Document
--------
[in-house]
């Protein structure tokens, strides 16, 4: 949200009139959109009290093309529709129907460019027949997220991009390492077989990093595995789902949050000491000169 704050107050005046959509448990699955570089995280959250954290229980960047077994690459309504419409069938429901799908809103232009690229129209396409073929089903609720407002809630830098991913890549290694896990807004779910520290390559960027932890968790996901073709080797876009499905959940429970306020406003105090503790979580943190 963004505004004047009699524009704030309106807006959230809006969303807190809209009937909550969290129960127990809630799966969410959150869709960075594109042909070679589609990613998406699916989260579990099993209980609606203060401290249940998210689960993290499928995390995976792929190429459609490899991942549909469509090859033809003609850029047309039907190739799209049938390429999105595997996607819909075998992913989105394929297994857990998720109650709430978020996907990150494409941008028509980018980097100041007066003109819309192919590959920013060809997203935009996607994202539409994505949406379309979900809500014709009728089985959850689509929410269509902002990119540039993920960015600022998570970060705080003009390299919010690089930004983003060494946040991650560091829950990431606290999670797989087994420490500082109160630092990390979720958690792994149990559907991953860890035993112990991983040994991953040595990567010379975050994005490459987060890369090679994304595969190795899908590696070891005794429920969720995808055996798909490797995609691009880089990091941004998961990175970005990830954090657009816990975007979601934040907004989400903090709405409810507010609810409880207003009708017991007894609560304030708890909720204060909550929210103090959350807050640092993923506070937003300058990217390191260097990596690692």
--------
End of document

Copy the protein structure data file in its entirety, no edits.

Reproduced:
[in-house]
């Protein structure tokens, strides 16, 4: 949200009139959109009290093309529709129907460019027949997220991009390492077989990093595995789902949050000491000169 704050107050005046959509448990699955570089995280959250954290229980960047077994690459309504419409069938429901799908809103232009690229129209396409073929089903609720407002809630830098991913890549290694896990807004779910520290390559960027932890968790996901073709080797876009499905959940429970306020406003105090503790979580943190 963004505004004047009699524009704030309106807006959230809006969303807190809209009937909550969290129960127990809630799966969410959150869709960075594109042909070679589609990613998406699916989260579990099993209980609606203060401290249940998210689960993290499928995390995976792929190429459609490899991942549909469509090859033809003609850029047309039907190739799209049938390429999105595997996607819909075998992913989105394929297994857990998720109650709430978020996907990150494409941008028509980018980097100041007066003109819309192919590959920013060809997203935009996607994202539409994505949406379309979900809500014709009728089985959850689509929410269509902002990119540039993920960015600022998570970060705080003009390299919010690089930004983003060494946040991650560091829950990431606290999670797989087994420490500082109160630092990390979720958690792994149990559907991953860890035993112990991983040994991953040595990567010379975050994005490459987060890369090679994304595969190795899908590696070891005794429920969720995808055996798909490797995609691009880089990091941004998961990175970005990830954090657009816990975007979601934040907004989400903090709405409810507010609810409880207003009708017991007894609560304030708890909720204060909550929210103090959350807050640092993923506070937003300058990217390191260097990596690692």